Obese Having a big butt, wide hips and full thighs is generally thought to come with a lower risk of heart disease, diabetes and other health problems, while having a high proportion of belly fat increases that risk. We know this, right?

Still, the findings keep coming. A study published today in the International Journal of Obesity isn’t objectionable – fat deposited on the butt and thighs is a good thing – but still it makes me cringe.

“[I]n day-to-day metabolism,” the study observed, “[gluteofemoral fat] appears to be more passive than the abdominal depot and it exerts its protective properties by long-term fatty acid storage.”

I don’t mind the explanation about the benefits of the pear shape over the apple shape. And I generally don’t argue with the Department of Health and Human Services, which says that women with waists measuring more than 35 inches are at greater risk of “weight-related health problems.”

I do, however, take issue with the disproportionate focus on women’s bodies in this debate. Too much commentary involves posting a photo of some well-endowed starlet’s rear end.

Such obsessing about female body shapes doesn’t seem necessary -- or necessarily healthy for women. Especially since the really bad belly fat is not the love handles that inevitably mushroom over a pair of jeans, but visceral fat -- fat on the inside of the body, close to the organs, invisible to the naked eye. 

-- Amina Khan

Photo credit: Tim Sloan / AFP/Getty Images


This new year, resolve to be happy

January 4, 2010 |  1:53 pm

Instead of planning to lose weight, find a better job, be a better person (typical New Year’s resolutions, according to a recent Marist poll) why not use 2010 to focus on what’s really important – your own happiness?

Dropping a few pounds and getting a raise might seem like means to that end. And happiness itself might sound like a nebulous, unachievable goal. But happiness might be worth pursuing in its own right – and, according to recent research, could be a much more measurable and tangible goal than previously thought.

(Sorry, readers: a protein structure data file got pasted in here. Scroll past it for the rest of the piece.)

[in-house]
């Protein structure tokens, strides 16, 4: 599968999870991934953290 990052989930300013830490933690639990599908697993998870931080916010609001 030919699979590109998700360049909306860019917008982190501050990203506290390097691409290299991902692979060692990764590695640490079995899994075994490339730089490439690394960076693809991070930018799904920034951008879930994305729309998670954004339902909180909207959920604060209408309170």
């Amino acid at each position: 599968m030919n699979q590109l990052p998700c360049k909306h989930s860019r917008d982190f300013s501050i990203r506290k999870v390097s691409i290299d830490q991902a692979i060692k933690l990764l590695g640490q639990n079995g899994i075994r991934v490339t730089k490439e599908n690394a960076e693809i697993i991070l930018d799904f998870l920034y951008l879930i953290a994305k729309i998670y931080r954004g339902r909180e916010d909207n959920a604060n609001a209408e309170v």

Want a primer on that special feeling? A three-part PBS series, "This Emotional Life," tonight will look at why we feel what we feel, through a scientific lens and through the wisdom of such celebrities as Larry David, "Seinfeld" co-creator: "I don't think it's that much of a mystery. If you don't have a job that you like, and you're not having sex, you're just not gonna be happy."

Show host Daniel Gilbert, who sat down with NPR today for an interview, said the larger point on relationships and happiness rings true. "If you're not involved in a relationship," the Harvard psychologist said, "then indeed we see that people who aren't in romantic relationships are less happy than those who are."

Perhaps happiness is contagious, too. In an article published in the Journal of Personality and Social Psychology, researchers found that the feeling created by absence of relationships -- loneliness -- spreads like a disease:

Results indicated that loneliness occurs in clusters, extends up to three degrees of separation, is disproportionately represented at the periphery of social networks, and spreads through a contagious process.  

Another reason to pursue happiness and avoid loneliness this year – scientists say it’s just as important on the New Year’s resolution list as quitting smoking or losing weight. As Health reporter Melissa Healy blogged last month, loneliness can be as bad for your health as smoking and obesity. 

One double-take worthy theory presented in the PBS show: That, controlling for health problems, older people are generally happier than younger people. Counterintuitive as that notion might seem, it’s been gaining strength in recent years. Health reporter Shari Roan found some logical explanations for the theory in a 2007 story:

[M]ost scientists now think that experience and the mere passage of time gradually motivate people to approach life differently. The blazing-to-freezing range of emotions experienced by the young blends into something more lukewarm by later life, numerous studies show. Older people are less likely to be caught up in their emotions and more likely to focus on the positive, ignoring the negative.

In a special to The Times, Marnell Jameson explores how scientists are starting to quantify and measure happiness -- and what their conclusions are. She starts with a quick quiz: 

True or false:

___ I would be happier if I made more money, found the perfect mate, lost 10 pounds or moved to a new house.
___ Happiness is genetic. You can't change how happy you are any more than you can change how tall you are.
___ Success brings happiness.
Answers: False, false and false. 

Want to find out why? Read Jameson's story, and check out the first part of “This Emotional Life” tonight, airing at 9 p.m. on KCET.   

-- Amina Khan